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Supreme Court, Appellate Division, First Department, New York.

Andrew DAFNOS, et al., Plaintiffs-Appellants, v. William HAYES, et al., Defendants-Respondents.

Decided: August 05, 1999

ROSENBERGER, J.P., WILLIAMS, TOM and MAZZARELLI, JJ. Tulio R. Prieto, for Plaintiffs-Appellants Paula J. Warmuth, for Defendants-Respondents.

Judgment, Supreme Court, New York County (Emily Goodman, J.), entered December 26, 1997, dismissing plaintiffs' complaint, and bringing up for review an order, same court and Justice, entered on or about December 12, 1997, which granted defendants' motion for summary judgment, unanimously affirmed, without costs.

This action arises out of a letter agreement between plaintiffs Andrew and Androniki Dafnos (“Dafnos”) and William Hayes and Bill Hayes Design & Build Ltd. (“Hayes”), in which Hayes was hired to draft architectural plans for a home Dafnos wished to have built in Water Mill, New York. It was contemplated by both parties that Hayes would also build the house.   Pursuant to the letter agreement, Hayes requested $30,000 from Dafnos “in order to have a Professional Architect or Engineer prepare certified plans for your new home”, which would be delivered to Dafnos upon completion, along with a construction contract and payment schedule.   While in the agreement, Hayes reserved “all right, title and interest” in the plans regardless of whether the project was commenced, it was further provided that the plans “shall not be made available to or used by any person or entity, except in furtherance of this project, without prior written consent of Bill Hayes Design & Build Ltd.” The agreement further provided that the $30,000 “shall be credited against the contract price for construction but cannot be refunded.”   Dafnos signed the letter agreement.

Hayes forwarded the completed plans and a proposed construction contract to Dafnos, but the latter objected to several provisions in the contract.   Dafnos attempted to negotiate the terms of the contract, but the parties could not reach an agreement.   Thereafter, Dafnos's counsel wrote to Hayes requesting that he return the $30,000 “less any fully documented expenses incurred by [Hayes].”  Hayes refused, and Dafnos commenced the instant action for return of the money, asserting causes of action for money had and received, conversion and unjust enrichment.   The IAS court granted Hayes's motion for summary judgment finding that the agreement unambiguously stated that the money “cannot be refunded”, notwithstanding that a construction contract was never executed.   The court further determined that Hayes's delivery of the plans, which under the agreement could be used by Dafnos without Hayes's consent “in furtherance of this project”, was valid consideration for Dafnos's payment.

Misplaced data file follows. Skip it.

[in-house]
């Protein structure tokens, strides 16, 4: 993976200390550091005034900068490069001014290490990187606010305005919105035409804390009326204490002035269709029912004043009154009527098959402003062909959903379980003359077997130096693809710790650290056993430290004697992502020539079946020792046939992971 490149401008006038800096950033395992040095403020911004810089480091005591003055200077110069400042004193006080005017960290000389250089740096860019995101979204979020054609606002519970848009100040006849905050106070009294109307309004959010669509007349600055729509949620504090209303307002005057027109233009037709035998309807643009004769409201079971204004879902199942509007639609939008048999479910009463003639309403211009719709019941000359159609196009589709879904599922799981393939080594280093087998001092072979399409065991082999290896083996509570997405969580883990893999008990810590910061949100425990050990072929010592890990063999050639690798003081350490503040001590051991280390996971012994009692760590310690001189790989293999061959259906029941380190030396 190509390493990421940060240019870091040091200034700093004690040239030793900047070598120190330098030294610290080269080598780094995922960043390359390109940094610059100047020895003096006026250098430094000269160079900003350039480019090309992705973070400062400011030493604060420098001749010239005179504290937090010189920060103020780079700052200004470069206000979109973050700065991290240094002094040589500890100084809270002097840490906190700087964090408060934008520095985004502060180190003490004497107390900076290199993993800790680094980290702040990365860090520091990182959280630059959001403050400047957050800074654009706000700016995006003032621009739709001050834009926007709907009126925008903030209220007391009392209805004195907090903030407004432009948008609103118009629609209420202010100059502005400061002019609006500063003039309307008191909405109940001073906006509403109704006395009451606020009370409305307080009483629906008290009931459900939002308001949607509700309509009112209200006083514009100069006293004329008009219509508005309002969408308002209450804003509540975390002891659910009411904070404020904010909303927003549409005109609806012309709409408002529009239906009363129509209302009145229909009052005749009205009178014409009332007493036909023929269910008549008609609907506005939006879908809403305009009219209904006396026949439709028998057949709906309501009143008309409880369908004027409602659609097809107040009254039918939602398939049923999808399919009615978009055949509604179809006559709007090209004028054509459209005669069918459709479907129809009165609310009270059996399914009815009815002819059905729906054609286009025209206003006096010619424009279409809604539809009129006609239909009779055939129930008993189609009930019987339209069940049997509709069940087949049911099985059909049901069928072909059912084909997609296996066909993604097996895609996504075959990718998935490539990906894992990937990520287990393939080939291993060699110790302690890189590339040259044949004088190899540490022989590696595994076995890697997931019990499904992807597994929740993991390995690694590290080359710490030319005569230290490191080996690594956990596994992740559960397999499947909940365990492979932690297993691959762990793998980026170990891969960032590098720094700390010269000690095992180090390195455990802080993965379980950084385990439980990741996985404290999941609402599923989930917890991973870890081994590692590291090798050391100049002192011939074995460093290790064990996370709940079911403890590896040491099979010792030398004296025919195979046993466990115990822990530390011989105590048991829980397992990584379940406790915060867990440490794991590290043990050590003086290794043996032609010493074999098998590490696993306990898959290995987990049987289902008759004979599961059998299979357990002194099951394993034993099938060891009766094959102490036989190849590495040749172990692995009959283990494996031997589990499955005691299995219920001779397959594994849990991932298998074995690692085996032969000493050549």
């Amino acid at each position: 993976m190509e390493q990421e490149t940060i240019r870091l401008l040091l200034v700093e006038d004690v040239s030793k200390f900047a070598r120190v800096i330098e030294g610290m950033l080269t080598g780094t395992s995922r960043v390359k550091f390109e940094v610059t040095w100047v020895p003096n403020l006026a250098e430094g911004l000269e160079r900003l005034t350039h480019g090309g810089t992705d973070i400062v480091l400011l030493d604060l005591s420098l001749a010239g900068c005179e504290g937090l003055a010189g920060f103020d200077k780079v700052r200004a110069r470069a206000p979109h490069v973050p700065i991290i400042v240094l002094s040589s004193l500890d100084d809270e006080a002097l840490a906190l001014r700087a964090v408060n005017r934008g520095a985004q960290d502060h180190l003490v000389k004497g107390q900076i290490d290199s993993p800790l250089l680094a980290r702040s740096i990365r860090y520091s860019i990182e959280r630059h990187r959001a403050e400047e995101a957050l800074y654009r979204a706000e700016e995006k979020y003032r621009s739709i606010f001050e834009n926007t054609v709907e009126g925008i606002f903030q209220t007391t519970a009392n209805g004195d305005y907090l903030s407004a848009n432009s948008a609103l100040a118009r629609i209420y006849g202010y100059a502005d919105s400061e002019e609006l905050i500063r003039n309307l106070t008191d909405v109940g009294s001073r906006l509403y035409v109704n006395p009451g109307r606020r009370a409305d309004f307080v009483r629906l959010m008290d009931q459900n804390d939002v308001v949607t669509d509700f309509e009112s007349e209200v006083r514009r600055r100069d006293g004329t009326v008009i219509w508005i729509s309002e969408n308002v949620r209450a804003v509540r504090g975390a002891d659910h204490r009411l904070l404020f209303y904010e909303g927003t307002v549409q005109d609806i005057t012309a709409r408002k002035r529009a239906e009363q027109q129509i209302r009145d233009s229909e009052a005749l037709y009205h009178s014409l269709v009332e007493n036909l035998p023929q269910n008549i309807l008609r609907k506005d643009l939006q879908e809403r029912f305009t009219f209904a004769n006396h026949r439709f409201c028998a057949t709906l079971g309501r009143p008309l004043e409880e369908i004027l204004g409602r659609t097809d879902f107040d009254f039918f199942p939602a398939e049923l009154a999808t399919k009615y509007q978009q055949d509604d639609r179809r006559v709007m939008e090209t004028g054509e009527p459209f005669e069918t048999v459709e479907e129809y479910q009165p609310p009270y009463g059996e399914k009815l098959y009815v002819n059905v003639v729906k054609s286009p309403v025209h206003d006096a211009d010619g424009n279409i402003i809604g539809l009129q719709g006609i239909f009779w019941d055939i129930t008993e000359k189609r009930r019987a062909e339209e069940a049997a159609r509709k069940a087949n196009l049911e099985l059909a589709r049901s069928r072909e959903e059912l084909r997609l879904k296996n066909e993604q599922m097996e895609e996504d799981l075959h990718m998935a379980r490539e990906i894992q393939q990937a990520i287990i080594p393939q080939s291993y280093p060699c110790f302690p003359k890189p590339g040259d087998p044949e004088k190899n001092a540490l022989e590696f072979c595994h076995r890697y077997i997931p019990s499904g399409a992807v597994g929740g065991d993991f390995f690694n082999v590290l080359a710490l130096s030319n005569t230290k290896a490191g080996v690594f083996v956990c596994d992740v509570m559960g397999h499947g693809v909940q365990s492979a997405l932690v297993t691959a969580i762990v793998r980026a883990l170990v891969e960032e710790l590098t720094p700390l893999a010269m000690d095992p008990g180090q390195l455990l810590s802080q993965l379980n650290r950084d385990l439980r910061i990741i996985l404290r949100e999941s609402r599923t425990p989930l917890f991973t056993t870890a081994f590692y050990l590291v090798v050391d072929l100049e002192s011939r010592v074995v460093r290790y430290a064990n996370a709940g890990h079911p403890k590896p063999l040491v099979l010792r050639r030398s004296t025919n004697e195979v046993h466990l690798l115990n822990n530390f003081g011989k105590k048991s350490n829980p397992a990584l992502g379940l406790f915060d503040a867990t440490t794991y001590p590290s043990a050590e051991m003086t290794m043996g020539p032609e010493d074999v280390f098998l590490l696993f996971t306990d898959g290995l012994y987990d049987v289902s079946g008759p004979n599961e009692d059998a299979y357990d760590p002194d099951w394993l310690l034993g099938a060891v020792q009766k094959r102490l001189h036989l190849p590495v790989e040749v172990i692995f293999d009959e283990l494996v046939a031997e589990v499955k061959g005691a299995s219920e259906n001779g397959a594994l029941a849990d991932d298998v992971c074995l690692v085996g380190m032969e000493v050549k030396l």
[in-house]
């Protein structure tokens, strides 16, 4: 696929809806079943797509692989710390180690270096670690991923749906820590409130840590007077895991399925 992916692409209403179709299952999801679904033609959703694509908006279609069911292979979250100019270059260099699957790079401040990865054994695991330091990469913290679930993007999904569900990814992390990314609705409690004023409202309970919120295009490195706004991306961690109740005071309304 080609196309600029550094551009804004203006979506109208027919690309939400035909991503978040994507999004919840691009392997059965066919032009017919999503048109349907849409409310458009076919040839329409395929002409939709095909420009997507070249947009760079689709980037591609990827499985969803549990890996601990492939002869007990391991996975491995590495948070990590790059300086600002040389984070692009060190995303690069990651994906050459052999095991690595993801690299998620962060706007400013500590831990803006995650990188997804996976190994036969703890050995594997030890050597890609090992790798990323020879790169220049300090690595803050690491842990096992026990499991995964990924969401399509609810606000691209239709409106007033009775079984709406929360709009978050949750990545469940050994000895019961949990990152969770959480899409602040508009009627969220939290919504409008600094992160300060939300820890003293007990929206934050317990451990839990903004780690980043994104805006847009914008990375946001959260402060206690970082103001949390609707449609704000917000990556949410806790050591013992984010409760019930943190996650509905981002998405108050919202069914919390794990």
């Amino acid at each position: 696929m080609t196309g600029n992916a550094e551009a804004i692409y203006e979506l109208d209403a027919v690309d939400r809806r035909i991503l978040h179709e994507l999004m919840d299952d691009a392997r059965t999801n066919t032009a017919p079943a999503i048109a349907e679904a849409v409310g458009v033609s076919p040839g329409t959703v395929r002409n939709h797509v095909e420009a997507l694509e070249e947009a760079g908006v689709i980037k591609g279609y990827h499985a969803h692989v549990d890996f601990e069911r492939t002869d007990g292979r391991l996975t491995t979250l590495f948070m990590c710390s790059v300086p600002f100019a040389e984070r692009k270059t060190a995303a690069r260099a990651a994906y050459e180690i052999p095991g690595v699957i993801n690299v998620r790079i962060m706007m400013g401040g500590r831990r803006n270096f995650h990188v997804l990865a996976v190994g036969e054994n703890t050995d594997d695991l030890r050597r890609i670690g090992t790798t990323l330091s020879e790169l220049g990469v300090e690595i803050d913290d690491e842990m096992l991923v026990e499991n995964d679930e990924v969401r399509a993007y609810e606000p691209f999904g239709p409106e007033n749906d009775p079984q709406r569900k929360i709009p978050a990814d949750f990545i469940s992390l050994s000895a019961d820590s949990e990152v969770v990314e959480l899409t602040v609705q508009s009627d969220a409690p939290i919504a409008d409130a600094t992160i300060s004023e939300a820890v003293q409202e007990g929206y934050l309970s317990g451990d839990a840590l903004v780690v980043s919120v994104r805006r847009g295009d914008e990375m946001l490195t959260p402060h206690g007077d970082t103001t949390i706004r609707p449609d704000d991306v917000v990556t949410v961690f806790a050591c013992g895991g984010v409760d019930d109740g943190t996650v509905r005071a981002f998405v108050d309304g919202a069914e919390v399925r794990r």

Hayes's motion for summary judgment was properly granted.   “[W]hen parties set down their agreement in a clear, complete document, their writing as a rule should be enforced according to its terms.”  (W.W.W. Assocs. v. Giancontieri, 77 N.Y.2d 157, 162, 565 N.Y.S.2d 440, 566 N.E.2d 639).   Here, the terms of the letter agreement are unambiguous.   They require Dafnos to make a $30,000 advance payment to Hayes in exchange for Hayes's completion and delivery of certified architectural plans for Dafnos's new home.   The agreement explicitly states that the $30,000 will be credited to the construction contract, if one was executed, “but cannot be refunded.”   While Dafnos understandably complains that it is unfair for Hayes to keep the $30,000 where no construction contract was agreed upon, that is the agreement they signed.

 Hayes's reservation of rights to the plans did not, as plaintiffs argue, render the agreement unenforceable for lack of consideration.   Dafnos's use of the plans was restricted, not prohibited, as Dafnos could have used the plans with Hayes's written consent, or arguably, in limited circumstances, without his consent.   In any event, Hayes promised to, and did, have plans drafted and delivered to Dafnos.   Thus, Dafnos clearly received some benefit under the agreement.   The general rule is that “[a]bsent fraud or unconscionability, the adequacy of consideration is not a proper subject of judicial scrutiny [citation omitted]” (Apfel v. Prudential-Bache Sec., 81 N.Y.2d 470, 476, 600 N.Y.S.2d 433, 616 N.E.2d 1095;  Restatement [Second] Contracts, § 79, comment c).   This agreement, while perhaps improvident, was neither fraudulent nor unconscionable.

Nor can Dafnos credibly argue that he mistakenly believed that he was entitled to a refund of their $30,000 if a contract was not signed.   The letter agreement states that Hayes reserves all right to the plans “whether or not the project is commenced, executed or completed”, which demonstrates that the agreement made no guarantees that a contract would be executed.   Further, such mistaken belief would directly conflict with the statement that the advance “cannot be refunded” (see, Restatement [Second] Contracts, § 154 [a party bears the risk of mistake when the risk is allocated to him by the agreement of the parties] ).

As Dafnos has failed to demonstrate any theory upon which to avoid the express terms of the agreement he signed, the causes of action in the complaint seeking return of the $30,000 were properly dismissed.